Nonprofits may give out other grants in addition to those grants dedicated to financial assistance to patients (e.g., grants to institutions for cancer research). They may also give grants to patients for reasons other than reducing the financial burden of health care (e.g., scholarships provided to cancer survivors, granting “wishes” to sick children). We isolate the grant amount exclusively dedicated to helping alleviate the financial burden of a patient suffering from a disease. If program costs include the cost of administering all types of grants, we calculate the proportion of grant money dedicated to financial assistance and multiply it by program costs. This allows us to isolate the program cost associated only with the financial assistance component.
Some nonprofits lump together the costs of financial assistance with the costs of other services provided to recipients of financial assistance, such as vacation retreats for patients and counseling sessions.
If the nonprofit has itemized its costs, we simply subtract the costs of the above extra services from the starting figure for program costs.
If the nonprofit has not itemized its costs, we apply a 5 percent discount to program costs for each extra service provided. E.g., if an organization provides emotional support/therapy to patients in addition to financial assistance, we would factor out 5 percent from the starting figure for costs.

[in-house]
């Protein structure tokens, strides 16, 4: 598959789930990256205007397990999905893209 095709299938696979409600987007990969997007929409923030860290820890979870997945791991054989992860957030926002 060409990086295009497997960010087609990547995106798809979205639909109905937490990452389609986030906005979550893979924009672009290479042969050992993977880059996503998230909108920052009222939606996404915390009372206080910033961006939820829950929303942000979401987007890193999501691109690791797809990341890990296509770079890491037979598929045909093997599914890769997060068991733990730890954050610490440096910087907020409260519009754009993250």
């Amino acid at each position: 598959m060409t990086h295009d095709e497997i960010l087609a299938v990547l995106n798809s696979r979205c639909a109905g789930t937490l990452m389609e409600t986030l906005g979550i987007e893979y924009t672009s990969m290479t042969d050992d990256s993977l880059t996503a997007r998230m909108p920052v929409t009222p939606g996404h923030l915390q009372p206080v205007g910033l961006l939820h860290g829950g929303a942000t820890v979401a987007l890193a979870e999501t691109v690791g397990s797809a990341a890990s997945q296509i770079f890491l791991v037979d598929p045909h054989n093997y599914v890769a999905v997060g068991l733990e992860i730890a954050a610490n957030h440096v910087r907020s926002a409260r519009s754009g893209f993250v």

We exclude all nonprofits where less than 50 percent of a dollar gets transferred to patients for financial assistance. Our reasoning for this is that if we estimate that a nonprofit is paying more than twice as much for a program as it disburses, this likely due to incorrect or inconsistent measurement or data reporting rather than an actual reflection of its impact. It may be due to costs that are grouped together or overly vague descriptions. We do not provide ratings for these nonprofits unless we can verify that their costs and grants are accurate.
To rate the cost-effectiveness of financial assistance programs, we apply our standard benchmarks for programs that aim to boost the income of beneficiaries:
4 stars: Programs that boost income by 85 percent as much as total program cost
5 stars: Programs that boost income by 150 percent as much as total program cost
Under this set of benchmarks, our analysis yields no 5-star ratings for programs providing financial assistance to patients. Lacking evidence from the research literature, we are limited to estimating only the immediate and pecuniary benefit of financial assistance for patients and can only speculate about its potential future and nonpecuniary benefits. As such, our estimate of attributable outcomes includes only the amount of the transfer itself. Because our estimate of cost includes both the amount of the transfer and any costs to administer the transfer, no financial assistance programs achieve 5 stars with the above benchmarks. However, we recognize the social importance of these programs, which address the very real problem of staggering costs of medical care in the country. To fairly represent financial assistance programs, we adjust upwards the star ratings of the highest-performing among the rated programs. Specifically, programs that boost income by at least 85 percent as much as total program cost are awarded 5 stars in total. Programs that boost income by between 70 and 85 percent of total program cost are awarded 4 stars in total. Programs that boost income by less than 70 percent of total program cost or less are awarded 3 stars.